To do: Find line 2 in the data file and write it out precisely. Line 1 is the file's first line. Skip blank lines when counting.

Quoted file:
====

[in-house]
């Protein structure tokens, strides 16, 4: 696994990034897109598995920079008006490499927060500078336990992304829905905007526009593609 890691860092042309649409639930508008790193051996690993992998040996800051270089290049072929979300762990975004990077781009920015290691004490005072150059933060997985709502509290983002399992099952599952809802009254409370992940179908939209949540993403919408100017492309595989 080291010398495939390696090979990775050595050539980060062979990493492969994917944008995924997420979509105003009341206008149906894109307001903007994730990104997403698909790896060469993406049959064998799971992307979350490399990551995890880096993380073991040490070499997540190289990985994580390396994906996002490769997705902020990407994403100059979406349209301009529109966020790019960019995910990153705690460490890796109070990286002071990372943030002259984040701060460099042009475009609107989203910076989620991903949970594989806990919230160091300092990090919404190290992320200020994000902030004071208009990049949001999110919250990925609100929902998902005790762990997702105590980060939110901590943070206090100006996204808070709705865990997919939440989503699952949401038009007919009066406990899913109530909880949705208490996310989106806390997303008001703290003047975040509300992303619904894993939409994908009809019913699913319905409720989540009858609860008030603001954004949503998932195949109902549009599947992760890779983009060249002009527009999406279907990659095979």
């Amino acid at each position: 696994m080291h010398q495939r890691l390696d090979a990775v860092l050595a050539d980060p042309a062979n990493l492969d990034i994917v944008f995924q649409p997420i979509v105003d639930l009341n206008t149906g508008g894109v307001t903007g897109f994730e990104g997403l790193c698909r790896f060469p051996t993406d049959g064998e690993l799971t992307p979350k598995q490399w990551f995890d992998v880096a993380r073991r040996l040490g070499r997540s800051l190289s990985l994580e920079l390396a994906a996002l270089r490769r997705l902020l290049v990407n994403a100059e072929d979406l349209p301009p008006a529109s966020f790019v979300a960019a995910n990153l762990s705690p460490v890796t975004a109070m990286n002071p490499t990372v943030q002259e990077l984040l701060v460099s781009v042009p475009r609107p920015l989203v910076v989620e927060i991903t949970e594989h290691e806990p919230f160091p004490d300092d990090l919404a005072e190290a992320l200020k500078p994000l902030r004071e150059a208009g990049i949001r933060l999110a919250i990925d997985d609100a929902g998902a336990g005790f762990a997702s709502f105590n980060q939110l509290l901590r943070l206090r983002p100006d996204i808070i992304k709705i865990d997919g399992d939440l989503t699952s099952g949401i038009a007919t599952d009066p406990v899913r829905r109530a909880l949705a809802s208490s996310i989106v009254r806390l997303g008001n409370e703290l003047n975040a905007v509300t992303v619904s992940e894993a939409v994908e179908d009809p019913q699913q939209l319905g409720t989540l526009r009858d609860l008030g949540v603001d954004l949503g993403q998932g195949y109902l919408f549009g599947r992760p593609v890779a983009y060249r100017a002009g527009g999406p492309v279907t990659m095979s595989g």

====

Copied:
């Protein structure tokens, strides 16, 4: 696994990034897109598995920079008006490499927060500078336990992304829905905007526009593609 890691860092042309649409639930508008790193051996690993992998040996800051270089290049072929979300762990975004990077781009920015290691004490005072150059933060997985709502509290983002399992099952599952809802009254409370992940179908939209949540993403919408100017492309595989 080291010398495939390696090979990775050595050539980060062979990493492969994917944008995924997420979509105003009341206008149906894109307001903007994730990104997403698909790896060469993406049959064998799971992307979350490399990551995890880096993380073991040490070499997540190289990985994580390396994906996002490769997705902020990407994403100059979406349209301009529109966020790019960019995910990153705690460490890796109070990286002071990372943030002259984040701060460099042009475009609107989203910076989620991903949970594989806990919230160091300092990090919404190290992320200020994000902030004071208009990049949001999110919250990925609100929902998902005790762990997702105590980060939110901590943070206090100006996204808070709705865990997919939440989503699952949401038009007919009066406990899913109530909880949705208490996310989106806390997303008001703290003047975040509300992303619904894993939409994908009809019913699913319905409720989540009858609860008030603001954004949503998932195949109902549009599947992760890779983009060249002009527009999406279907990659095979």